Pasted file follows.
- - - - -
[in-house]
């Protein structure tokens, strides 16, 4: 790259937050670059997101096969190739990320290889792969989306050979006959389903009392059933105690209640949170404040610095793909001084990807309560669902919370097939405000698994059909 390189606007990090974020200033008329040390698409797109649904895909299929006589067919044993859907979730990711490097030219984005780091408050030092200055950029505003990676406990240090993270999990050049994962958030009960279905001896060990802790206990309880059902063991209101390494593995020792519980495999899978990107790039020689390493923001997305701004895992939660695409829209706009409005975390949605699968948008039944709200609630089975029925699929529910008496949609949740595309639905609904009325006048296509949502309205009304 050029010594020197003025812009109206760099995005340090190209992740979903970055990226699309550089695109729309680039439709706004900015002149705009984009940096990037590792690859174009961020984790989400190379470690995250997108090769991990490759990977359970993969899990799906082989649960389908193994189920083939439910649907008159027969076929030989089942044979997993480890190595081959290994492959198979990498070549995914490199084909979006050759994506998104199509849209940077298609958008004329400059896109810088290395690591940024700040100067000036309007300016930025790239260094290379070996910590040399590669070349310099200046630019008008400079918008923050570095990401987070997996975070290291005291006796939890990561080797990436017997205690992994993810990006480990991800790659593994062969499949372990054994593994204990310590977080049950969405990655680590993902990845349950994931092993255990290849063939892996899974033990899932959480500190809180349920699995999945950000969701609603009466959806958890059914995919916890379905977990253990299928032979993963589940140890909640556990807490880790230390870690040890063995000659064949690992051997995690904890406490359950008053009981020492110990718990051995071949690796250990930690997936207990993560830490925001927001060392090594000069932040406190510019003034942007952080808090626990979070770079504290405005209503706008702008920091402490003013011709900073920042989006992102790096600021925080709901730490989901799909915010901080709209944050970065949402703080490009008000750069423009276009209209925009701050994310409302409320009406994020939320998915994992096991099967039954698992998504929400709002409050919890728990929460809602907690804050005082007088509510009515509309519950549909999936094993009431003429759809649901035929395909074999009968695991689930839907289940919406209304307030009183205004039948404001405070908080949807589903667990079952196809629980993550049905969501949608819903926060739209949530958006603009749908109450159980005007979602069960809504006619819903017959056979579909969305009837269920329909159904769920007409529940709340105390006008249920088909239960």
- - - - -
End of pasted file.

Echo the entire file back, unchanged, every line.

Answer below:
[in-house]
């Protein structure tokens, strides 16, 4: 790259937050670059997101096969190739990320290889792969989306050979006959389903009392059933105690209640949170404040610095793909001084990807309560669902919370097939405000698994059909 390189606007990090974020200033008329040390698409797109649904895909299929006589067919044993859907979730990711490097030219984005780091408050030092200055950029505003990676406990240090993270999990050049994962958030009960279905001896060990802790206990309880059902063991209101390494593995020792519980495999899978990107790039020689390493923001997305701004895992939660695409829209706009409005975390949605699968948008039944709200609630089975029925699929529910008496949609949740595309639905609904009325006048296509949502309205009304 050029010594020197003025812009109206760099995005340090190209992740979903970055990226699309550089695109729309680039439709706004900015002149705009984009940096990037590792690859174009961020984790989400190379470690995250997108090769991990490759990977359970993969899990799906082989649960389908193994189920083939439910649907008159027969076929030989089942044979997993480890190595081959290994492959198979990498070549995914490199084909979006050759994506998104199509849209940077298609958008004329400059896109810088290395690591940024700040100067000036309007300016930025790239260094290379070996910590040399590669070349310099200046630019008008400079918008923050570095990401987070997996975070290291005291006796939890990561080797990436017997205690992994993810990006480990991800790659593994062969499949372990054994593994204990310590977080049950969405990655680590993902990845349950994931092993255990290849063939892996899974033990899932959480500190809180349920699995999945950000969701609603009466959806958890059914995919916890379905977990253990299928032979993963589940140890909640556990807490880790230390870690040890063995000659064949690992051997995690904890406490359950008053009981020492110990718990051995071949690796250990930690997936207990993560830490925001927001060392090594000069932040406190510019003034942007952080808090626990979070770079504290405005209503706008702008920091402490003013011709900073920042989006992102790096600021925080709901730490989901799909915010901080709209944050970065949402703080490009008000750069423009276009209209925009701050994310409302409320009406994020939320998915994992096991099967039954698992998504929400709002409050919890728990929460809602907690804050005082007088509510009515509309519950549909999936094993009431003429759809649901035929395909074999009968695991689930839907289940919406209304307030009183205004039948404001405070908080949807589903667990079952196809629980993550049905969501949608819903926060739209949530958006603009749908109450159980005007979602069960809504006619819903017959056979579909969305009837269920329909159904769920007409529940709340105390006008249920088909239960």